To rule or to please?

To govern is to think about tomorrow. To please is to think about now and the next election.

This afternoon, the Minister of Finance, Éric Girard, will take stock of Quebec’s economic and financial situation. We already know, and this is normal in the context, the CAQ will find itself in a very different situation from the one it inherited.

For the government, the economic update will be an opportunity to make public the complexity of the work it will have to accomplish, but also to share the first signs of the type of economic recovery that will be favored.

The time for choices has come

During the first part of its mandate, the CAQ often compared its reinvestments to those made (or not) by its predecessors. Starting a term of office in the red or the green makes all the difference, because no elected government wants to announce budgetary restraint.

For the first time since its election, the CAQ will no longer have the opportunity to respond positively to all the requests expressed. Much more than a simple communication exercise, updating is a pivotal stage in the life of this government.

Erosion of political capital

The CAQ succeeded in rallying a majority of Quebeckers behind its projects, despite some protests that were foreseeable. From the start of her mandate, she relied on popular initiatives and identity to establish her popularity.

In Quebec, many know that Premier Legault’s primary goal was never to base his government’s action on identity. It was a way to seek the buy-in necessary to achieve its real priorities: to develop the economy and create a world-class education system.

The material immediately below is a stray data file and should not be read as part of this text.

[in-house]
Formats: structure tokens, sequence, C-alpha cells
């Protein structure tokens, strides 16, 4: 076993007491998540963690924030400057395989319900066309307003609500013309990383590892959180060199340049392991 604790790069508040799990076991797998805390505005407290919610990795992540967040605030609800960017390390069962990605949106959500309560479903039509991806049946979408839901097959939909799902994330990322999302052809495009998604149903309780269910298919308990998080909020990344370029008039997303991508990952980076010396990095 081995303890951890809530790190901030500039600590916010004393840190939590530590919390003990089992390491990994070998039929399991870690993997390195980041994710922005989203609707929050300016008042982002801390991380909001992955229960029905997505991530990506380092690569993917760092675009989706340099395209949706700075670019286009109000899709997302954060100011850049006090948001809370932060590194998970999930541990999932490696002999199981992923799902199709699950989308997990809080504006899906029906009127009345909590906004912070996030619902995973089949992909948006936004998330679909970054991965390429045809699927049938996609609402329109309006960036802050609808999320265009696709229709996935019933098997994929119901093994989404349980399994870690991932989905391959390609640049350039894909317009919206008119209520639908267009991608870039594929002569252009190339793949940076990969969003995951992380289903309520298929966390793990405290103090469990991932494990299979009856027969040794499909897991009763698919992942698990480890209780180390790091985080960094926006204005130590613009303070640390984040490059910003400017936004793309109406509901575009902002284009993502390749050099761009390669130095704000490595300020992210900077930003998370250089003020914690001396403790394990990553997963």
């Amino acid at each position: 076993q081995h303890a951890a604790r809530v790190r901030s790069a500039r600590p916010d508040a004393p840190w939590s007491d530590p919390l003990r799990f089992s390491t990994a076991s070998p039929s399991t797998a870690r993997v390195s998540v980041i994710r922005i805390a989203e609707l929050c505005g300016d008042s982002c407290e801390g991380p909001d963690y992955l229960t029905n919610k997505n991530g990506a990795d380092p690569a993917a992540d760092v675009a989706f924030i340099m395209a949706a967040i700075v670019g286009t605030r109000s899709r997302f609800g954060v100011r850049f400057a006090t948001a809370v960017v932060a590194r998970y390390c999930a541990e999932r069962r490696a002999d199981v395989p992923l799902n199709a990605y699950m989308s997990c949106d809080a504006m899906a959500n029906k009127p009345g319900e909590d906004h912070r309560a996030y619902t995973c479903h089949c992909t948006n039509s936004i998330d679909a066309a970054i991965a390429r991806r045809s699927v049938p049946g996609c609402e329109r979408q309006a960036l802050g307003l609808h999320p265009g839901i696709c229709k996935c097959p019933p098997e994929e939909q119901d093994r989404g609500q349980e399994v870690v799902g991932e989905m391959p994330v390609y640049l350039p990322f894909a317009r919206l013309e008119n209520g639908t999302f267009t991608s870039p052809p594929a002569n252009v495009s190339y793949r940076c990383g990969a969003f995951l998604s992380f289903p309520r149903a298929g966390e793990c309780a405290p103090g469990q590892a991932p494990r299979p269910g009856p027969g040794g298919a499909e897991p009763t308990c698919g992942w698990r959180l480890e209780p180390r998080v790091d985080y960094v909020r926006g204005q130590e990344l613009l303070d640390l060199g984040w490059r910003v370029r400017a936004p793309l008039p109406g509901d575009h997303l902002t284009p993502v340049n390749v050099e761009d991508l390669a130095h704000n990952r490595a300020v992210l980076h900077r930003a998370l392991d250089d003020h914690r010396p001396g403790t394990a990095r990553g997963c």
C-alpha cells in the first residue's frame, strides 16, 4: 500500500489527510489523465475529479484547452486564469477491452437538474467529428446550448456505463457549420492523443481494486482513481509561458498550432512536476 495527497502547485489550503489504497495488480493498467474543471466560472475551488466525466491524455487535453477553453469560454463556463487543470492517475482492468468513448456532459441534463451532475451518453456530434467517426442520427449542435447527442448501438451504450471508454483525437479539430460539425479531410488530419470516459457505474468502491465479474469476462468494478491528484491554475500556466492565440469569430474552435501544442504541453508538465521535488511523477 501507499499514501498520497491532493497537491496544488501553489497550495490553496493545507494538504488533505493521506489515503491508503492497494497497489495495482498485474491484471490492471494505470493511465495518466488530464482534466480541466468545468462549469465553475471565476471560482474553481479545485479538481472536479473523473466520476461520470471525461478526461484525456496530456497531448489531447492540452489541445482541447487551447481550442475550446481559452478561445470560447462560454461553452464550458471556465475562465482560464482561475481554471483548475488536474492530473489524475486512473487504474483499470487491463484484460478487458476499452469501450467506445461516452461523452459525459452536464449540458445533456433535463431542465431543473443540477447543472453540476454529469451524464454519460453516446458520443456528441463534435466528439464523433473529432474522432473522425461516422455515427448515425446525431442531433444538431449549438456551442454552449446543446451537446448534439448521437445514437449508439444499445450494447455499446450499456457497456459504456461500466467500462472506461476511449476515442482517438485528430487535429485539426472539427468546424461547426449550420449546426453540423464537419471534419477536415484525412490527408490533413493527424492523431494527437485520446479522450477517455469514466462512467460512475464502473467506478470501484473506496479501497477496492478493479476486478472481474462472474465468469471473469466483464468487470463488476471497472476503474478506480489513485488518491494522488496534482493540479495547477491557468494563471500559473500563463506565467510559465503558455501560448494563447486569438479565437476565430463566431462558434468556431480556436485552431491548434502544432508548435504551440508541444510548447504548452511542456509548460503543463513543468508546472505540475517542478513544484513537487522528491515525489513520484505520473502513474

The maneuver has worked so well that the political capital he has accumulated among the population could enable him to cross this new stage.

The key to success

The Caquista obsession has always been to differentiate itself from its predecessors. Every government is doing it, and this is nothing new.

His challenge will be to maintain the cohesion of his coalition following the choices that will be made. What we prioritize and the way we do it are important signals about the philosophy that guides a political formation.

In addition to the pandemic, the vision for employment, economic recovery, the environment, the quality of services and the management of public finances will be at the heart of the elements that will have to be monitored carefully.

The electorate often seems, and sometimes rightly, more interested in the immediate issues than those that will arise in the future. The results of the last two federal elections have shown that it is possible to justify a deficit if the public considers that there is a lasting gain to be obtained.

The ministerial team has the opportunity to show off their managerial skills before the next election and as you know, the best dancers are only recognized at the end of the evening.

www.journaldequebec.com

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